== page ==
The reports of what Jean Brault has so far had to say on US websites are based on a single source – leaks from “a friend of mine … in a position to have the information.” They say generally that Brault has “revealed a massive pattern of corruption going to the highest levels of the Liberal party and government.” But the skimpy details they provide about what he has actually said so far – and especially about such things as exact amounts of money involved, in various directions – still seem far from necessarily adding up to any such sweeping conclusion.

For some time now, it has been clear enough to any mere member of the taxpaying democratic electorate in Canada that a certain amount of hanky-panky that ought not to have gone on probably did go on in the sponsorship program, under the pressures of the moment in the struggle against the mindless designs of the Quebec sovereigntist movement, or for whatever other reasons. That is why criminal charges have already been laid against Jean Brault and others.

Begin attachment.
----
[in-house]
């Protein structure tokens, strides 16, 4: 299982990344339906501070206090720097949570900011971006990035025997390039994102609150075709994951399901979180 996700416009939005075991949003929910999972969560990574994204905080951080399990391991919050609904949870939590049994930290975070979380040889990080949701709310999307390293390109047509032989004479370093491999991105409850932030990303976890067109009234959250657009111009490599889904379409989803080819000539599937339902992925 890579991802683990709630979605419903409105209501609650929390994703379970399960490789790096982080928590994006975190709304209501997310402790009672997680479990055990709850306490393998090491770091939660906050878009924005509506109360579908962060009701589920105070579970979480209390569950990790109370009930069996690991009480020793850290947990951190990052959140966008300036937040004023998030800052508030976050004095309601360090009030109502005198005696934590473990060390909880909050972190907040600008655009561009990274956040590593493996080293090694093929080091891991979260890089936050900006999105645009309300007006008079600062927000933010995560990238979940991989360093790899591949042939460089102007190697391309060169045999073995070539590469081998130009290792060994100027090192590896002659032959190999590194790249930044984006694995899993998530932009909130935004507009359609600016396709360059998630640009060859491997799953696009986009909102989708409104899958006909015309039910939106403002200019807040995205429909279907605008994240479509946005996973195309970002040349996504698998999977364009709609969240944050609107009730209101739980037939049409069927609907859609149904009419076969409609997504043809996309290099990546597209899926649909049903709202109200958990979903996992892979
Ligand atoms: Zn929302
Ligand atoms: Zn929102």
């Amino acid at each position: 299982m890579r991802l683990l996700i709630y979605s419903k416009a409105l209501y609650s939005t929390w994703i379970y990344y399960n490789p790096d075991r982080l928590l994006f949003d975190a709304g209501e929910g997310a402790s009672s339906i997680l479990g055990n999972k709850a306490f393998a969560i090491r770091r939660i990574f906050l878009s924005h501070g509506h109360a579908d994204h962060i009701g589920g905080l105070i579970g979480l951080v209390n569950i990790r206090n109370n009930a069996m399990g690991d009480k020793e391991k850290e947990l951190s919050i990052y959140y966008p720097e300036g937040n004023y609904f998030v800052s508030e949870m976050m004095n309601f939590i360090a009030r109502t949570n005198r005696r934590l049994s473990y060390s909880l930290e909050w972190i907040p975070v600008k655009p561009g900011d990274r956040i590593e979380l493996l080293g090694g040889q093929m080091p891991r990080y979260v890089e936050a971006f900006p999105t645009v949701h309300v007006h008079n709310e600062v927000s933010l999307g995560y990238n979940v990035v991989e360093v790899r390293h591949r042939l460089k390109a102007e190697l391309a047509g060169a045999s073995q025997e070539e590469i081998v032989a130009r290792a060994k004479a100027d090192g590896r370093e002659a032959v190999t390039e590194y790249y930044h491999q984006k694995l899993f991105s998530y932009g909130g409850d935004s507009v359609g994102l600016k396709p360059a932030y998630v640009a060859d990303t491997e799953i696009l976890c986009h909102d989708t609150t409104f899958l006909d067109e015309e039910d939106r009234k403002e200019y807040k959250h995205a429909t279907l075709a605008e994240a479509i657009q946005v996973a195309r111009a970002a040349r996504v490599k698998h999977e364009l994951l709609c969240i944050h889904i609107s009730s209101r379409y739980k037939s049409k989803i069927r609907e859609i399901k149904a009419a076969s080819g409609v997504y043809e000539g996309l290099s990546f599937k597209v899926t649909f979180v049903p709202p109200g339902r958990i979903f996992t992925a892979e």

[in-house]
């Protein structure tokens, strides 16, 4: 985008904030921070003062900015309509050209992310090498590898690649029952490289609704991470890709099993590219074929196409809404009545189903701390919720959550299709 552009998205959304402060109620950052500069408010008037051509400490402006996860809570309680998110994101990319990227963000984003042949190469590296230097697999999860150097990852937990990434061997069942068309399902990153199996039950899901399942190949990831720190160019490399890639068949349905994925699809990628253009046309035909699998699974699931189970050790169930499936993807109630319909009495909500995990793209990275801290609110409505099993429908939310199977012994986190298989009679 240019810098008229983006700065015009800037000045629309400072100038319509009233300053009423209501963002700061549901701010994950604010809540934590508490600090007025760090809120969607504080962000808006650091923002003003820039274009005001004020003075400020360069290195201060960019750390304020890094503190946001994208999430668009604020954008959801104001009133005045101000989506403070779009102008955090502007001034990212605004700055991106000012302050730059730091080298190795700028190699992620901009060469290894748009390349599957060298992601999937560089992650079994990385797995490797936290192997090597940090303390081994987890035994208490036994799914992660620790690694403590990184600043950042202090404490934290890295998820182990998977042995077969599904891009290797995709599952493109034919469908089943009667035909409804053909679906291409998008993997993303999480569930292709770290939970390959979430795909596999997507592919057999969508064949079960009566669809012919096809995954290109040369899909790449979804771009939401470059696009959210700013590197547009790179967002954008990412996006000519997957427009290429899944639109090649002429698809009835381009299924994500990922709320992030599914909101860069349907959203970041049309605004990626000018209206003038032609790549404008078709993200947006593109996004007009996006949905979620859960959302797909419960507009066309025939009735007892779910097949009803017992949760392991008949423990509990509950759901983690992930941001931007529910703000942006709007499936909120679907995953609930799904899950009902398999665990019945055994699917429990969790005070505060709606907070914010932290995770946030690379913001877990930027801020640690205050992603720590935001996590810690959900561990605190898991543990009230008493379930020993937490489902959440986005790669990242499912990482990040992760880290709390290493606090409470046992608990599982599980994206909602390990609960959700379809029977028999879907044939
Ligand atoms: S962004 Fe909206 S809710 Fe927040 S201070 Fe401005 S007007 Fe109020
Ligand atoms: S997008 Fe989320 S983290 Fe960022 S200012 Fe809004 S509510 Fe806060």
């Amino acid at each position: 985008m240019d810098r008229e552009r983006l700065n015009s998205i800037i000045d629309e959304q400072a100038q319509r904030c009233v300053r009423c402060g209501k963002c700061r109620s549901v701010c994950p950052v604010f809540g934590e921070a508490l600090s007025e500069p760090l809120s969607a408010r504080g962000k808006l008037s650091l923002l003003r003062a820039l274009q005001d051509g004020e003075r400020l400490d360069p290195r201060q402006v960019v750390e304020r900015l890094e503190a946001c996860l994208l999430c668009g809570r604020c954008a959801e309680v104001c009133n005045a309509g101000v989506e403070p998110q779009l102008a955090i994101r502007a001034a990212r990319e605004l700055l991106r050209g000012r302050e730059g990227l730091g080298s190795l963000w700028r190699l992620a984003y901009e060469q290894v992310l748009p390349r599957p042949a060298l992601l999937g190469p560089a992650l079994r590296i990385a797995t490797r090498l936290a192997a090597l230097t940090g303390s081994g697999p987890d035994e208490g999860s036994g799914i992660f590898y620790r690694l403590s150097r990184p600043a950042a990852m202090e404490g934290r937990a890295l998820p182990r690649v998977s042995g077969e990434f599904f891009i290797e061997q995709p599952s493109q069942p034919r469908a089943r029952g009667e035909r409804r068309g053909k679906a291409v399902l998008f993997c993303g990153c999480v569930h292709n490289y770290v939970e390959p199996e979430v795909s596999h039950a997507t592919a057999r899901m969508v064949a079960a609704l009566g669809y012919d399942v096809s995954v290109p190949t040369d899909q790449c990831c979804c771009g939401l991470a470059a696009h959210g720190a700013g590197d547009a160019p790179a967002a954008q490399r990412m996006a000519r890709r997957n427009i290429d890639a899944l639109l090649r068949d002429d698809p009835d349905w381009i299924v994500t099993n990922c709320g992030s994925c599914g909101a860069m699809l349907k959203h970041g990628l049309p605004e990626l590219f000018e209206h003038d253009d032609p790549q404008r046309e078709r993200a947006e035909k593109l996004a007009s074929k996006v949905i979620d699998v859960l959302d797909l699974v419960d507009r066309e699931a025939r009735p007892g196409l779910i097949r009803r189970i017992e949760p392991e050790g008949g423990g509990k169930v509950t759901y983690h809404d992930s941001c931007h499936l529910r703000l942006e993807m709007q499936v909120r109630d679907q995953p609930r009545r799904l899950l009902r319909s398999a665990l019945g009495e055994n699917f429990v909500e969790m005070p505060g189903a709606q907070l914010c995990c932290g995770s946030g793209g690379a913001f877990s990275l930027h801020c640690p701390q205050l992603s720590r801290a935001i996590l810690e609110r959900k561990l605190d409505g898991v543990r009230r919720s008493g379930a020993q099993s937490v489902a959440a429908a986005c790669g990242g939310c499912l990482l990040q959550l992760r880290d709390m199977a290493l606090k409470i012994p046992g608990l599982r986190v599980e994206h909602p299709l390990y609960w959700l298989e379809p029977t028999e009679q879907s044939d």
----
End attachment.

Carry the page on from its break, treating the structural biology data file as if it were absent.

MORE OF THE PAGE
Given all the current confusion, one no doubt has to allow that M. Brault’s ultimate testimony, along with that of a few others, just may finally suggest considerably more than mere hanky-panky of the sort that should not happen but that everyone seriously familiar with politics in even the most democratic countries of the present and the past knows does happen often enough (and without suggesting any systemic institutional corruption on an unprecedented scale). As Jane Taber of the Globe and Mail has reported as well: “NDP Leader Jack Layton told CTV’s Question Period” this past Sunday “that the Gomery inquiry appears to be on the threshold’ of exposing Liberal corruption.”